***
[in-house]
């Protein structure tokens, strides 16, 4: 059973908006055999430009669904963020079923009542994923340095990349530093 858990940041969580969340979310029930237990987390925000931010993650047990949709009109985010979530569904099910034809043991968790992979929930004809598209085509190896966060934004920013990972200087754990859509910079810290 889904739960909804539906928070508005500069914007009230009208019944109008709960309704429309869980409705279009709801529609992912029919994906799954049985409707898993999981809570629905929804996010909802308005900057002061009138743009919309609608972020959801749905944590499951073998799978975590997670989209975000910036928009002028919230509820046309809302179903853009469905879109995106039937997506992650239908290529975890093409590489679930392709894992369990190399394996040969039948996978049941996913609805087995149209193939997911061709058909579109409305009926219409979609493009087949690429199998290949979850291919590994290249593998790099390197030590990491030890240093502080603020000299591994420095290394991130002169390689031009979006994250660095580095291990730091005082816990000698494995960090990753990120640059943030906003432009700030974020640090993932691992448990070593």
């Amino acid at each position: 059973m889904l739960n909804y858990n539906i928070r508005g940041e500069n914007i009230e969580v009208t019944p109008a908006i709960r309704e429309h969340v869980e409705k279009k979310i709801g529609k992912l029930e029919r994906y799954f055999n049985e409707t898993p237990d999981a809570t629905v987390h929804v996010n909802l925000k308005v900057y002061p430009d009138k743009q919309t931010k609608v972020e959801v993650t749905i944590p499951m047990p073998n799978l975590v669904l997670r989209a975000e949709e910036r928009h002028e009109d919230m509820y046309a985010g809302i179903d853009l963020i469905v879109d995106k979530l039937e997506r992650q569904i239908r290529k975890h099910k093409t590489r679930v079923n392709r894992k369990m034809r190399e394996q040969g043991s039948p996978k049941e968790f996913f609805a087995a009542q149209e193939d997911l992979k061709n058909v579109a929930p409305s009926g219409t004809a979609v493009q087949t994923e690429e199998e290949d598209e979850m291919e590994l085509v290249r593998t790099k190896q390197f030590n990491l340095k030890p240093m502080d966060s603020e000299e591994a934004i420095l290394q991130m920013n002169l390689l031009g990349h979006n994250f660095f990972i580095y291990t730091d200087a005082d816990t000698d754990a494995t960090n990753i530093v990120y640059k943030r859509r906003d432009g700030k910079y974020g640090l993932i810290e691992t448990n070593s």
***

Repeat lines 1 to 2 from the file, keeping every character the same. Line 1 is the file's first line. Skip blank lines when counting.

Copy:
[in-house]
């Protein structure tokens, strides 16, 4: 059973908006055999430009669904963020079923009542994923340095990349530093 858990940041969580969340979310029930237990987390925000931010993650047990949709009109985010979530569904099910034809043991968790992979929930004809598209085509190896966060934004920013990972200087754990859509910079810290 889904739960909804539906928070508005500069914007009230009208019944109008709960309704429309869980409705279009709801529609992912029919994906799954049985409707898993999981809570629905929804996010909802308005900057002061009138743009919309609608972020959801749905944590499951073998799978975590997670989209975000910036928009002028919230509820046309809302179903853009469905879109995106039937997506992650239908290529975890093409590489679930392709894992369990190399394996040969039948996978049941996913609805087995149209193939997911061709058909579109409305009926219409979609493009087949690429199998290949979850291919590994290249593998790099390197030590990491030890240093502080603020000299591994420095290394991130002169390689031009979006994250660095580095291990730091005082816990000698494995960090990753990120640059943030906003432009700030974020640090993932691992448990070593």